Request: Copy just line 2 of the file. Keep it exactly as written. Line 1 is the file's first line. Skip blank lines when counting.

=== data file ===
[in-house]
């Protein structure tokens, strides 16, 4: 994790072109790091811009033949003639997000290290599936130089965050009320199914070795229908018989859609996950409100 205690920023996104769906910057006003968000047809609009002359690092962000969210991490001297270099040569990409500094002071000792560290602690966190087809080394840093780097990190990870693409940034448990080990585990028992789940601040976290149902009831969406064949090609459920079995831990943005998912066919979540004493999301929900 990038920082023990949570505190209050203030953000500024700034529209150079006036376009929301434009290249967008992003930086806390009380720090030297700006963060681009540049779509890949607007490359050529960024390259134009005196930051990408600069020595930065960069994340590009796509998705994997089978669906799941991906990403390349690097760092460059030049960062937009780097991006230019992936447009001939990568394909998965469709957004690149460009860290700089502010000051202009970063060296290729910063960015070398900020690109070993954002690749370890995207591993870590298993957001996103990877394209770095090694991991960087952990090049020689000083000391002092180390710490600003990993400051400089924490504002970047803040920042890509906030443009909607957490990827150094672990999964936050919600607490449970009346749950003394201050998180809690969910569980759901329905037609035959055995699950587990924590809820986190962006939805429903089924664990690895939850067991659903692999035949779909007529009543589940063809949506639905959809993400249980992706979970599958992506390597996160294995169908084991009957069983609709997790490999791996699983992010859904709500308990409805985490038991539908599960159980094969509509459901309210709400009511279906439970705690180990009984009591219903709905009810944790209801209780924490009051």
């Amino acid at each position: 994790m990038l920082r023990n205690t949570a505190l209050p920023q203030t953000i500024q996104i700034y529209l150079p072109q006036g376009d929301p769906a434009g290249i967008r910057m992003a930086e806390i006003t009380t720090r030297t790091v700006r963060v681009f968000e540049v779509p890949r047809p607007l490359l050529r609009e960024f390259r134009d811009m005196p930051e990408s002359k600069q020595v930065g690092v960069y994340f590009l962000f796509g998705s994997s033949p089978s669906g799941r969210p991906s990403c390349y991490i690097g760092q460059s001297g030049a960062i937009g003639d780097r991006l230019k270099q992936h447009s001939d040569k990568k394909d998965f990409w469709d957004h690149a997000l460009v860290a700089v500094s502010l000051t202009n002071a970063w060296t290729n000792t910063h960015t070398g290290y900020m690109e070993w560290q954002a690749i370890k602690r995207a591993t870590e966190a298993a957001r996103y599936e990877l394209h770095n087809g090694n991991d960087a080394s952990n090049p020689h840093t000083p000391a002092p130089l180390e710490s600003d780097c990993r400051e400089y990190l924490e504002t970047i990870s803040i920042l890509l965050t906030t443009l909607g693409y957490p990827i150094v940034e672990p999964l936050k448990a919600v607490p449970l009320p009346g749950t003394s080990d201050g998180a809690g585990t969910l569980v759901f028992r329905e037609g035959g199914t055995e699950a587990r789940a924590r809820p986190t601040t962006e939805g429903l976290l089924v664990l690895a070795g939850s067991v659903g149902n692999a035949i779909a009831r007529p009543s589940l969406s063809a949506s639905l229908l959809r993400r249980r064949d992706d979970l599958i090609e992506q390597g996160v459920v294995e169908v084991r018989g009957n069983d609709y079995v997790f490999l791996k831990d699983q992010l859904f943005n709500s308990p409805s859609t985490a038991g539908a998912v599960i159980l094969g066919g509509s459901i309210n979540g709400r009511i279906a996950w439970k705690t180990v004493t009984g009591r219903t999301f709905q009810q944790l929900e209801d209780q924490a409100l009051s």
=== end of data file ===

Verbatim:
């Protein structure tokens, strides 16, 4: 994790072109790091811009033949003639997000290290599936130089965050009320199914070795229908018989859609996950409100 205690920023996104769906910057006003968000047809609009002359690092962000969210991490001297270099040569990409500094002071000792560290602690966190087809080394840093780097990190990870693409940034448990080990585990028992789940601040976290149902009831969406064949090609459920079995831990943005998912066919979540004493999301929900 990038920082023990949570505190209050203030953000500024700034529209150079006036376009929301434009290249967008992003930086806390009380720090030297700006963060681009540049779509890949607007490359050529960024390259134009005196930051990408600069020595930065960069994340590009796509998705994997089978669906799941991906990403390349690097760092460059030049960062937009780097991006230019992936447009001939990568394909998965469709957004690149460009860290700089502010000051202009970063060296290729910063960015070398900020690109070993954002690749370890995207591993870590298993957001996103990877394209770095090694991991960087952990090049020689000083000391002092180390710490600003990993400051400089924490504002970047803040920042890509906030443009909607957490990827150094672990999964936050919600607490449970009346749950003394201050998180809690969910569980759901329905037609035959055995699950587990924590809820986190962006939805429903089924664990690895939850067991659903692999035949779909007529009543589940063809949506639905959809993400249980992706979970599958992506390597996160294995169908084991009957069983609709997790490999791996699983992010859904709500308990409805985490038991539908599960159980094969509509459901309210709400009511279906439970705690180990009984009591219903709905009810944790209801209780924490009051």